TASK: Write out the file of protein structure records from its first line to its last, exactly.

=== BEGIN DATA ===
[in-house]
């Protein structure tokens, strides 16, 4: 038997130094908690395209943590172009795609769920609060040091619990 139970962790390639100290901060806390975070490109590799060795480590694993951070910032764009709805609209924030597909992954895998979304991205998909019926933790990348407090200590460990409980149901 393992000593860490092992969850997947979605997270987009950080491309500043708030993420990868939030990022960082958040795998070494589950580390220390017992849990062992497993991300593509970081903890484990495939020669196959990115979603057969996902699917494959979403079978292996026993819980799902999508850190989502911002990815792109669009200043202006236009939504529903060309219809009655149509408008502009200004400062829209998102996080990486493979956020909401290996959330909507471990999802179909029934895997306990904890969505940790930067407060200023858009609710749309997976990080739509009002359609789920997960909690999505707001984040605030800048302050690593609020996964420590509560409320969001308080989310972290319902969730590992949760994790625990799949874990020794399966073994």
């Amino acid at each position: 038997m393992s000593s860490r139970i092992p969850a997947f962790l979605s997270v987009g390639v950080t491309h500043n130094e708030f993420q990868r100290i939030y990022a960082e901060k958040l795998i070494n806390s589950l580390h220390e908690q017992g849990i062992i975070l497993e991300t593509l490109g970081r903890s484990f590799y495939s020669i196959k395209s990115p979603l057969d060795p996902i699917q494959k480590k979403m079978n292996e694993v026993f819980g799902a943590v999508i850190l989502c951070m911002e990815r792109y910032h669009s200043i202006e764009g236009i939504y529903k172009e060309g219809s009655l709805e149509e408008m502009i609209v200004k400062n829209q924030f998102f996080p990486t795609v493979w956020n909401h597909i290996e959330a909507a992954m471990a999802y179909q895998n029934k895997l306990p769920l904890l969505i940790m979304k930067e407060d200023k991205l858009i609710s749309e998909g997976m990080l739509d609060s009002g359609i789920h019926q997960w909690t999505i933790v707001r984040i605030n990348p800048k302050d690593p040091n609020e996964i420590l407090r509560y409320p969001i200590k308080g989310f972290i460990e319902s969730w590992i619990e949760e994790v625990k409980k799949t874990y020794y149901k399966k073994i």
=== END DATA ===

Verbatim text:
[in-house]
């Protein structure tokens, strides 16, 4: 038997130094908690395209943590172009795609769920609060040091619990 139970962790390639100290901060806390975070490109590799060795480590694993951070910032764009709805609209924030597909992954895998979304991205998909019926933790990348407090200590460990409980149901 393992000593860490092992969850997947979605997270987009950080491309500043708030993420990868939030990022960082958040795998070494589950580390220390017992849990062992497993991300593509970081903890484990495939020669196959990115979603057969996902699917494959979403079978292996026993819980799902999508850190989502911002990815792109669009200043202006236009939504529903060309219809009655149509408008502009200004400062829209998102996080990486493979956020909401290996959330909507471990999802179909029934895997306990904890969505940790930067407060200023858009609710749309997976990080739509009002359609789920997960909690999505707001984040605030800048302050690593609020996964420590509560409320969001308080989310972290319902969730590992949760994790625990799949874990020794399966073994």
């Amino acid at each position: 038997m393992s000593s860490r139970i092992p969850a997947f962790l979605s997270v987009g390639v950080t491309h500043n130094e708030f993420q990868r100290i939030y990022a960082e901060k958040l795998i070494n806390s589950l580390h220390e908690q017992g849990i062992i975070l497993e991300t593509l490109g970081r903890s484990f590799y495939s020669i196959k395209s990115p979603l057969d060795p996902i699917q494959k480590k979403m079978n292996e694993v026993f819980g799902a943590v999508i850190l989502c951070m911002e990815r792109y910032h669009s200043i202006e764009g236009i939504y529903k172009e060309g219809s009655l709805e149509e408008m502009i609209v200004k400062n829209q924030f998102f996080p990486t795609v493979w956020n909401h597909i290996e959330a909507a992954m471990a999802y179909q895998n029934k895997l306990p769920l904890l969505i940790m979304k930067e407060d200023k991205l858009i609710s749309e998909g997976m990080l739509d609060s009002g359609i789920h019926q997960w909690t999505i933790v707001r984040i605030n990348p800048k302050d690593p040091n609020e996964i420590l407090r509560y409320p969001i200590k308080g989310f972290i460990e319902s969730w590992i619990e949760e994790v625990k409980k799949t874990y020794y149901k399966k073994i």